balls most to be dreaded are not from the enemy."

"But for such an expedition we surely ought to have brought
our muskets."

"You are stupid, friend Porthos. Why should we load
ourselves with a useless burden?"

"I don't find a good musket, twelve cartridges, and a powder
flask very useless in the face of an enemy."

"Well," replied Athos, "have you not heard what d'Artagnan
said?"

"What did he say?" demanded Porthos.

"d'Artagnan said that in the attack of last night eight or
ten Frenchmen were killed, and as many Rochellais."

"What then?"

"The bodies were not plundered, were they? It appears the
conquerors had something else to do."

"Well?"

"Well, we shall find their muskets, their cartridges, and
their flasks; and instead of four musketoons and twelve
balls, we shall have fifteen guns and a hundred charges to
fire."

"Oh, Athos!" said Aramis, "truly you are a great man."

Porthos nodded in sign of agreement. D'Artagnan alone did
not seem convinced.

Grimaud no doubt shared the misgivings of the young man, for
seeing that they continued to advance toward the
bastion--something he had till then doubted--he pulled his
master by the skirt of his coat.

"Where are we going?" asked he, by a gesture.

Athos pointed to the bastion.

"But," said Grimaud, in the same silent dialect, "we shall
leave our skins there."

Athos raised his eyes and his finger toward heaven.

Grimaud put his basket on the ground and sat down with a
shake of the head.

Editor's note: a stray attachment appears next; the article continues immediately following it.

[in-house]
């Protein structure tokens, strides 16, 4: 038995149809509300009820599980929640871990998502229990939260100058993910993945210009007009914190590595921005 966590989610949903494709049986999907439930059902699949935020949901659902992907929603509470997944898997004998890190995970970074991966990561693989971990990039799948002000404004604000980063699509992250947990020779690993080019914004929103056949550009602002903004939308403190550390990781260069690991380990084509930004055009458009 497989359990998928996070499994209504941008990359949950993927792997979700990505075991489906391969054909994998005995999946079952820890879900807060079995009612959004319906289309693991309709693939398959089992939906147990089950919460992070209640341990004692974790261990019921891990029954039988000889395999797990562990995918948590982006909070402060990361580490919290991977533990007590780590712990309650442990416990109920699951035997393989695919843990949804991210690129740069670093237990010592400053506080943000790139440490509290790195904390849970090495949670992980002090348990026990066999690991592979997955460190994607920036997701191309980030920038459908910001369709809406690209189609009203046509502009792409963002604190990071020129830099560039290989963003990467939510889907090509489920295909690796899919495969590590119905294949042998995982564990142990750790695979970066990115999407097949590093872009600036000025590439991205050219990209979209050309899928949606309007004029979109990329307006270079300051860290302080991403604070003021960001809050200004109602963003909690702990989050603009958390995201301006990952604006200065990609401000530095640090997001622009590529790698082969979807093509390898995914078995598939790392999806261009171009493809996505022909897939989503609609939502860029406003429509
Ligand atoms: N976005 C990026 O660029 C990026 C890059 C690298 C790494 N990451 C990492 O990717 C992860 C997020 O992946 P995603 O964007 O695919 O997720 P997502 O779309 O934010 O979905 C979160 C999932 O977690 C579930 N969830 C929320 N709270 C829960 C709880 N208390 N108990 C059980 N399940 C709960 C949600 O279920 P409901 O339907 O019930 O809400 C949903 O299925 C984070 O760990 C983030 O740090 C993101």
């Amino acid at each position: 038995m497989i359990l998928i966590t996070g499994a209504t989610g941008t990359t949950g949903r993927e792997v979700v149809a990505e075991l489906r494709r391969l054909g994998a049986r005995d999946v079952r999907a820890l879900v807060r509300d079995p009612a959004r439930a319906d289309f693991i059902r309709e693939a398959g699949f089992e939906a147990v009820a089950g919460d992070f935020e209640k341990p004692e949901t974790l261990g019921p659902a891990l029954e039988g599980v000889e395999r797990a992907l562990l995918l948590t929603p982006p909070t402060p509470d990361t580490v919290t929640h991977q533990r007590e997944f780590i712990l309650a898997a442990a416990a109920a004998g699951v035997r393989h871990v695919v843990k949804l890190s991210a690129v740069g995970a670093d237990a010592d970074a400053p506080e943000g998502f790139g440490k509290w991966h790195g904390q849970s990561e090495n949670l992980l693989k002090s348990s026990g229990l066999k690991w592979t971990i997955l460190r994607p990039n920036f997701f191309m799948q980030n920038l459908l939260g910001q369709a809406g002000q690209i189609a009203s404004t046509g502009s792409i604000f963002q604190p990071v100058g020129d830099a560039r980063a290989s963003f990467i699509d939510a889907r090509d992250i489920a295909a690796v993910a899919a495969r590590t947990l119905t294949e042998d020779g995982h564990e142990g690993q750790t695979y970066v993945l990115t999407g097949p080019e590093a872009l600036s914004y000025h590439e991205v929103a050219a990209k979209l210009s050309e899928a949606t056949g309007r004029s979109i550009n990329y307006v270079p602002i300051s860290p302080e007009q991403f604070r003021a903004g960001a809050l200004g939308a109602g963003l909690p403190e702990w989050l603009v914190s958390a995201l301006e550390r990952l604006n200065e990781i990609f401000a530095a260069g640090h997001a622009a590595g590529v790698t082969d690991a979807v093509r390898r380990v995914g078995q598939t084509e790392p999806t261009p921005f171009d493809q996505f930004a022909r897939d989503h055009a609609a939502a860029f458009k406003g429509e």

Athos took a pistol from his belt, looked to see if it was
properly primed, cocked it, and placed the muzzle close to
Grimaud's ear.

Grimaud was on his legs again as if by a spring. Athos then
made him a sign to take up his basket and to walk on first.
Grimaud obeyed. All that Grimaud gained by this momentary
pantomime was to pass from the rear guard to the vanguard.

Arrived at the bastion, the four friends turned round.

More than three hundred soldiers of all kinds were assembled
at the gate of the camp; and in a separate group might be
distinguished M. de Busigny, the dragoon, the Swiss, and the
fourth bettor.

Athos took off his hat, placed it on the end of his sword,
and waved it in the air.

All the spectators returned him his salute, accompanying
this courtesy with a loud hurrah which was audible to the
four; after which all four disappeared in the bastion,
whither Grimaud had preceded them.





The Three Musketeers by Alexandre Dumas
Category:
General Fiction

Romance Literatures